3) WELL, OTHERS DO IT TOO!: I’ve never liked this defense. It sounds like something a fifth grader would claim when he gets into trouble. Even if other airlines and other airline alliances code-share and do business with Saudi Arabian Airlines, it doesn’t make it right that Delta is. I recognize that American businesses and the American government have alliances with the Kingdom of Saudi Arabia. I know that we have military bases there. I know that we get a lot of our oil from them. I have seen the video of our last American president walking hand-in-hand with their king and I have seen the video of our current American president bowing down in front of their king. The fact remains that the majority of the 9/11 terrorists were from Saudi Arabia and it is a nation that discriminates against women and non-Muslims.

4) SO WHY PICK ON DELTA?: I don’t have anything personal against Delta Airlines. However, it was Delta that was singled out in the World Net Daily article and Delta’s press release supporting Saudi Arabian Airlines joining the SkyTeam Alliance that I read. Further, as I mentioned in my post, I live in Detroit which has been a Delta hub ever since Delta bought Northwest Airlines. I fly Delta often because most of the flights in and out of Detroit are operated by Delta. So, it was disconcerting to me that the airline I use the most is welcoming Saudi Arabia’s national airline into the alliance it founded.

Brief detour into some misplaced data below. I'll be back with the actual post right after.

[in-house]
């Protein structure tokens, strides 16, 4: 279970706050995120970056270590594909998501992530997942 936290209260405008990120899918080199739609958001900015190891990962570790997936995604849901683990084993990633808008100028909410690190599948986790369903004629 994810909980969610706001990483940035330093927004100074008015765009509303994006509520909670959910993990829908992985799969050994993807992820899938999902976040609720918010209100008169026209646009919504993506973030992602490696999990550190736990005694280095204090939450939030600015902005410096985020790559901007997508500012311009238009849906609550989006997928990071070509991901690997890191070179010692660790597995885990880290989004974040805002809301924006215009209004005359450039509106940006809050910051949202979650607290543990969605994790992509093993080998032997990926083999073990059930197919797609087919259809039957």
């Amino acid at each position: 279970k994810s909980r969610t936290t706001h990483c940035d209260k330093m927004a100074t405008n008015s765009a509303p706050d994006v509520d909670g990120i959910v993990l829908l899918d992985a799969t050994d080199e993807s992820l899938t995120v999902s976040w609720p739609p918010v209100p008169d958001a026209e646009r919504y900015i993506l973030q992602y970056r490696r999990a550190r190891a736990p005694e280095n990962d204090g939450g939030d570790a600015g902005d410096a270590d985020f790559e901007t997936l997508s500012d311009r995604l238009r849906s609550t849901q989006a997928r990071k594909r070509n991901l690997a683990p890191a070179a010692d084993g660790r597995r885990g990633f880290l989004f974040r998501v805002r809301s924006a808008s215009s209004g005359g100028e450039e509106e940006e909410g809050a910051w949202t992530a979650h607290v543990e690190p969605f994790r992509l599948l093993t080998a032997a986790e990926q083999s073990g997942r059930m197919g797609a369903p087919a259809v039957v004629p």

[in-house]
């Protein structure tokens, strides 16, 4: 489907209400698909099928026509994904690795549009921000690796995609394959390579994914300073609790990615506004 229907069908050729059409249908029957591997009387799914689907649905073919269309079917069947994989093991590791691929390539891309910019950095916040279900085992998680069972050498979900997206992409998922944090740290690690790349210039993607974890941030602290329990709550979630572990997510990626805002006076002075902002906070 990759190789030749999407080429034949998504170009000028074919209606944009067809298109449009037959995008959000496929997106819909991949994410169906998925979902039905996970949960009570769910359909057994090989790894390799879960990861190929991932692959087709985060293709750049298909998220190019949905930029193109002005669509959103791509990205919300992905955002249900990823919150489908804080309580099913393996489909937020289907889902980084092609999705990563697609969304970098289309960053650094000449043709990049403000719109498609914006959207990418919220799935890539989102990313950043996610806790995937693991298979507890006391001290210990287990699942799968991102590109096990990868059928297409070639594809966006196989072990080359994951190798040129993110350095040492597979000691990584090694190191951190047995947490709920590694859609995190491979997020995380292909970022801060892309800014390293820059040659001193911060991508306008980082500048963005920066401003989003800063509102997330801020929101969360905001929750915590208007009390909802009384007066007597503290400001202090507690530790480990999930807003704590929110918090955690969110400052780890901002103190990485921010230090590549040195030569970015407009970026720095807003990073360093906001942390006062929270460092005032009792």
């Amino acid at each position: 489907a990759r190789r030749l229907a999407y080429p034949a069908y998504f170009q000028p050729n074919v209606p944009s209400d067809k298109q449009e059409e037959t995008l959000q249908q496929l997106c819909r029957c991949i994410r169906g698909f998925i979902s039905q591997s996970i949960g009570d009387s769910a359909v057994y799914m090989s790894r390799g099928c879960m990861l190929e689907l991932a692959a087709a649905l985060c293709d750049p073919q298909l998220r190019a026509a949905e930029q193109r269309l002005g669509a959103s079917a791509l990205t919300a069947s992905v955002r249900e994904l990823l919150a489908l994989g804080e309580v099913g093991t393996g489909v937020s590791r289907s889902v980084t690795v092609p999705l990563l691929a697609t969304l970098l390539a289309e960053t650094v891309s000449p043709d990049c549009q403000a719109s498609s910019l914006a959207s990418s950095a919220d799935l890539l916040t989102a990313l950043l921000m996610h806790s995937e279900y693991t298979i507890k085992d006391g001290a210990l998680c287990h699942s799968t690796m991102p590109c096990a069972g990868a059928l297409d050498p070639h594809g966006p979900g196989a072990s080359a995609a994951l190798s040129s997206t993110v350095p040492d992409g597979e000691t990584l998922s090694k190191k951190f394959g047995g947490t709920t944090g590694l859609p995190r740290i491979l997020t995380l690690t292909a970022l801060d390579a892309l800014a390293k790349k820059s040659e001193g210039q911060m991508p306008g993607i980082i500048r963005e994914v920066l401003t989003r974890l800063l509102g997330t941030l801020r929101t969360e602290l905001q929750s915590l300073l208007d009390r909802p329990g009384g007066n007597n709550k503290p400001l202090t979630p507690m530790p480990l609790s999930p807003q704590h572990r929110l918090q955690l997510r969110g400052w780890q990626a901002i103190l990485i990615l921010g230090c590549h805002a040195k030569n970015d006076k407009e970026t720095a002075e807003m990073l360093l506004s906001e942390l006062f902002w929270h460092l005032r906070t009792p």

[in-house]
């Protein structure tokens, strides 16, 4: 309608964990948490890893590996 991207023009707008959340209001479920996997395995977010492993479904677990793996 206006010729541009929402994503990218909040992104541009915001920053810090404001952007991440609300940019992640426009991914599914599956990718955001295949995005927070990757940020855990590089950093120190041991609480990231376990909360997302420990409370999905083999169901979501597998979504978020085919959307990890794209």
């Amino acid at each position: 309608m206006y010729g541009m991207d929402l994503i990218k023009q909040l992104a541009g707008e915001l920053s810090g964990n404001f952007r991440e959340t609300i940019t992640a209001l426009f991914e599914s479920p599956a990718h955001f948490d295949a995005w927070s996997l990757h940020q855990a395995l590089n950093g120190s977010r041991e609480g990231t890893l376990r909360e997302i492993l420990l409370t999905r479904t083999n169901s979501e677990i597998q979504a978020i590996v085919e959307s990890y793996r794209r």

5) CODE-SHARING: When I wrote the original article, I was informed that Delta’s alliance with Saudi Arabian Airlines would include a code-sharing agreement. It was explained to me by those in the industry that this would mean that a traveler could book a flight to Saudi Arabia on a Saudi Arabian Airlines flight through Delta. I even surmised that this could also mean that travelers would be awarded SkyMiles from Delta for their travel to Saudi Arabia. I never suspected that Delta would refuse travel to a Jewish person or an Israeli national. However, this alliance did not sit well with me because it was Delta getting too close to the airline of a discriminatory country. Based on Delta’s most recent press release about this matter, it appears that there is no code-sharing agreement with Saudi Arabian Airlines.